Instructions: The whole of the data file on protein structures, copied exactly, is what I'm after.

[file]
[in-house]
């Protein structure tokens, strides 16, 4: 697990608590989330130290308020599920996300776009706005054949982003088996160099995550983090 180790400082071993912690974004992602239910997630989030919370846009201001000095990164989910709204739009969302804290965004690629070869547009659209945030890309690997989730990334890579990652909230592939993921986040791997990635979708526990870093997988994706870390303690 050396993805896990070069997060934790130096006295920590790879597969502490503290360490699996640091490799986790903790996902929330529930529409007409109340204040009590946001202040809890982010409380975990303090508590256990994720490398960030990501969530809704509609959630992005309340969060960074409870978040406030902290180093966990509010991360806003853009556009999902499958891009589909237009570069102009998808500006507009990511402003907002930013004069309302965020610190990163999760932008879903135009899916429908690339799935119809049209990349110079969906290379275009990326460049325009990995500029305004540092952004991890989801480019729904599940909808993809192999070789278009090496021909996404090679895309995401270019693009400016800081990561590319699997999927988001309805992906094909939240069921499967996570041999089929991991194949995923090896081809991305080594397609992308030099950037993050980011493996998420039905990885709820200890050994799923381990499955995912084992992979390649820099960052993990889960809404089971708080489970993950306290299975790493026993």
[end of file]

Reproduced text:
[in-house]
């Protein structure tokens, strides 16, 4: 697990608590989330130290308020599920996300776009706005054949982003088996160099995550983090 180790400082071993912690974004992602239910997630989030919370846009201001000095990164989910709204739009969302804290965004690629070869547009659209945030890309690997989730990334890579990652909230592939993921986040791997990635979708526990870093997988994706870390303690 050396993805896990070069997060934790130096006295920590790879597969502490503290360490699996640091490799986790903790996902929330529930529409007409109340204040009590946001202040809890982010409380975990303090508590256990994720490398960030990501969530809704509609959630992005309340969060960074409870978040406030902290180093966990509010991360806003853009556009999902499958891009589909237009570069102009998808500006507009990511402003907002930013004069309302965020610190990163999760932008879903135009899916429908690339799935119809049209990349110079969906290379275009990326460049325009990995500029305004540092952004991890989801480019729904599940909808993809192999070789278009090496021909996404090679895309995401270019693009400016800081990561590319699997999927988001309805992906094909939240069921499967996570041999089929991991194949995923090896081809991305080594397609992308030099950037993050980011493996998420039905990885709820200890050994799923381990499955995912084992992979390649820099960052993990889960809404089971708080489970993950306290299975790493026993």